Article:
Gender Bias in Studies for FDA Premarket Approval of Cardiovascular Devices
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Women have been under-represented in clinical trials for several decades and a large amount of medical knowledge is based on data in men which are extrapolated to women. Over the past few decades, attempts have been made to increase our understanding of risks and benefits of drugs and devices in women, but the latter have been under-studied. The premarket approval process is used by the FDA to evaluate the safety and effectiveness of high-risk medical devices. The safety and effectiveness of a substantial minority of these devices has been shown to differ by sex. However, pivotal studies of these devices that lead to FDA approval often do not include adequate numbers of women nor do most stratify outcomes by sex. Numerous attempts and initiatives to increase availability of sex-specific data have improved this evidence gap modestly, but additional policy changes are necessary to optimize safety and effectiveness evaluation in women.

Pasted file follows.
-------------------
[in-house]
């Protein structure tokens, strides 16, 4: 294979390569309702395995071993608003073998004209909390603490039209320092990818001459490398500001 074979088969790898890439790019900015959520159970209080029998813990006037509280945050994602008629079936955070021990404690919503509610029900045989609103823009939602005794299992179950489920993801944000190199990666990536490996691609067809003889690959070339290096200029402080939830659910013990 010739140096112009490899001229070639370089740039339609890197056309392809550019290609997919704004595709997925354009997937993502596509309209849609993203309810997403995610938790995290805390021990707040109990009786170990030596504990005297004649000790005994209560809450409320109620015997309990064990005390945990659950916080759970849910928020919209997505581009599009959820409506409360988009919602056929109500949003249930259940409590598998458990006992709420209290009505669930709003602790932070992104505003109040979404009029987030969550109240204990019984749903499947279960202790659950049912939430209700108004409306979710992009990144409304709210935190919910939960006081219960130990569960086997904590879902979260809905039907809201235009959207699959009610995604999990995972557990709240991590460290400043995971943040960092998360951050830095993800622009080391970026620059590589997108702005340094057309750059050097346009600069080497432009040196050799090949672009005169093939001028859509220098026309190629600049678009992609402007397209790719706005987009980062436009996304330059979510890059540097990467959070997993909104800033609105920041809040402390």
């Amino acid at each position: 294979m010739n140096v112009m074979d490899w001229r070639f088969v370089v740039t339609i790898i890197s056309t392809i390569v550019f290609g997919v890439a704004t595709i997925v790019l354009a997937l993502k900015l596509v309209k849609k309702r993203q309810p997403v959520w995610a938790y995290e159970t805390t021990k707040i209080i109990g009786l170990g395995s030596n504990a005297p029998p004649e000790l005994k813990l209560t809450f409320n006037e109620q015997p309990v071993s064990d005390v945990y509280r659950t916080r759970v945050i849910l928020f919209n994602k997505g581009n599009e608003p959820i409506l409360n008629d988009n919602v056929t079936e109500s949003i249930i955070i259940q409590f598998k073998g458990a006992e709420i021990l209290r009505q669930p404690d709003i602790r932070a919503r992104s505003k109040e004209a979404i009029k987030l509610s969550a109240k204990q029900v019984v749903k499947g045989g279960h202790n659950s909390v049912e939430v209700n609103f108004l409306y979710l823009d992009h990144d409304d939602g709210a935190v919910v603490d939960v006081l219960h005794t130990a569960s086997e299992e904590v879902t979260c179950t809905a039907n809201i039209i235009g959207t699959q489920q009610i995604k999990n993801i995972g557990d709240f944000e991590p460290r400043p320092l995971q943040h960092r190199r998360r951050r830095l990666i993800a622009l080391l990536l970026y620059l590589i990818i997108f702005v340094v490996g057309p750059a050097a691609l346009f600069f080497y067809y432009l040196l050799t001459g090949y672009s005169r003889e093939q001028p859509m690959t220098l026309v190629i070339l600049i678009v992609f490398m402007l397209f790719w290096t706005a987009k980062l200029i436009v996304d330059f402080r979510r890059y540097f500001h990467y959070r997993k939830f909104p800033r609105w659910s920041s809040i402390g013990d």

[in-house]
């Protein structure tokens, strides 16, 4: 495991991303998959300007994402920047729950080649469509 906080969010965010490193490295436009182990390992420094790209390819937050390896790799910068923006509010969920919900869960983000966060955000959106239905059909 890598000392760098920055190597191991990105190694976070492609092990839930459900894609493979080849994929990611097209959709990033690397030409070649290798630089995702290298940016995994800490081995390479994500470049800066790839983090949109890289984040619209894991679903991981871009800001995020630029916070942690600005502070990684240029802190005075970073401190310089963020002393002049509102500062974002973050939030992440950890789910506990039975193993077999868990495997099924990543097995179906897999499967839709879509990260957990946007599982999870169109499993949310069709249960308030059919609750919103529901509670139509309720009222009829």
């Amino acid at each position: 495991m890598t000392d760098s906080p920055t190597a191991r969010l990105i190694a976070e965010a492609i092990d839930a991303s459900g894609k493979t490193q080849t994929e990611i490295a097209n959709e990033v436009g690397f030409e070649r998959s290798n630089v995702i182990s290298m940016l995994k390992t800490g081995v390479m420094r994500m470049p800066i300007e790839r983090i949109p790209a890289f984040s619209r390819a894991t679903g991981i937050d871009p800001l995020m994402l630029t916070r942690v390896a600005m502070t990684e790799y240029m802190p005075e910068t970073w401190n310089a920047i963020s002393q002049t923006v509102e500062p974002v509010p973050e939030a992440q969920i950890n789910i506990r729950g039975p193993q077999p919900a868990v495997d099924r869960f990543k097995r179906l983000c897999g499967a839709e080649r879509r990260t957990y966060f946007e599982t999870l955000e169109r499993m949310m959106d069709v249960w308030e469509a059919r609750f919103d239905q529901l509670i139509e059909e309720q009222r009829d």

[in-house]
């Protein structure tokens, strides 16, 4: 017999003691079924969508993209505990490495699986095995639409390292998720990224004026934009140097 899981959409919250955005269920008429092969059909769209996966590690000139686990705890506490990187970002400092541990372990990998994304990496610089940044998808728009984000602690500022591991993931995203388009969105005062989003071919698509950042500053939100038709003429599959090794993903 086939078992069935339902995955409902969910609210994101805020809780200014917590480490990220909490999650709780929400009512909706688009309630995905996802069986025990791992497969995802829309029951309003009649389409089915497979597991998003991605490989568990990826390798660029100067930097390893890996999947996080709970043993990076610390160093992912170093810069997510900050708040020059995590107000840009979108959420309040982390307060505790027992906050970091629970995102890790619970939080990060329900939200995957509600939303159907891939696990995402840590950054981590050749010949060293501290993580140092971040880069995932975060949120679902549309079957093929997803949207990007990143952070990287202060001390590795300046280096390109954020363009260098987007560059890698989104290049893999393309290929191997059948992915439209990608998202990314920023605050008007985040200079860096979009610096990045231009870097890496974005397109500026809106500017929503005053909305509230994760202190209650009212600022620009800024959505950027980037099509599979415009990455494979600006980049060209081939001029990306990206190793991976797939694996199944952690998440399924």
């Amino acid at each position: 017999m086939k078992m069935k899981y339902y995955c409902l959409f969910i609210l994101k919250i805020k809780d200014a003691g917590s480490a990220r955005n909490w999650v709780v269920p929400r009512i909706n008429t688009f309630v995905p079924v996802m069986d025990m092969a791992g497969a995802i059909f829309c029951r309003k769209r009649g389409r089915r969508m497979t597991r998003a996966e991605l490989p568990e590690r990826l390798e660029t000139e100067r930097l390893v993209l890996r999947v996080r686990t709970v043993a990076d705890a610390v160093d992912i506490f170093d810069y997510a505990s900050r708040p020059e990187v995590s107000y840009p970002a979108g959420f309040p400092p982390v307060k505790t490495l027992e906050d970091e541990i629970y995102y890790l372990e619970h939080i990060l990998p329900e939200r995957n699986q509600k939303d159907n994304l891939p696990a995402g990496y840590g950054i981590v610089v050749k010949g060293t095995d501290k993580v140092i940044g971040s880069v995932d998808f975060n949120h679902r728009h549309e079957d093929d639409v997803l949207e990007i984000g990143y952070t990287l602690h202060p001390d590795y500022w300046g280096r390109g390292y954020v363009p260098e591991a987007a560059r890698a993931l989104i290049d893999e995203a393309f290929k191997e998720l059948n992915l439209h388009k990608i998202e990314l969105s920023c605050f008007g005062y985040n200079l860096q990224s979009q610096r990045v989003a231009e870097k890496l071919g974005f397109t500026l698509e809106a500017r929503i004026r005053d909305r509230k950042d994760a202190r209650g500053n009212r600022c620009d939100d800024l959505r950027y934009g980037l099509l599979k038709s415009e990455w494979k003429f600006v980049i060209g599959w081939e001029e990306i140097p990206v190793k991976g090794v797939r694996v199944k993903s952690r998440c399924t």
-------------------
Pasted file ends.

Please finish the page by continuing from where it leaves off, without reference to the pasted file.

KeywordsFDA Device regulation Women
Compliance with Ethics Guidelines
Conflict of Interest
Sanket Dhruva declares no conflicts of interest. Esme Cullen declares no conflicts of interest. Rita Redberg declares no conflicts of interest.
Dr. Redberg is a current member of the FDA Circulatory System Devices Panel.
Human and Animal Rights and Informed Consent
This article does not contain any studies with human or animal subjects performed by the author.
Papers of particular interest, published recently, have been highlighted as: •• Of major importance
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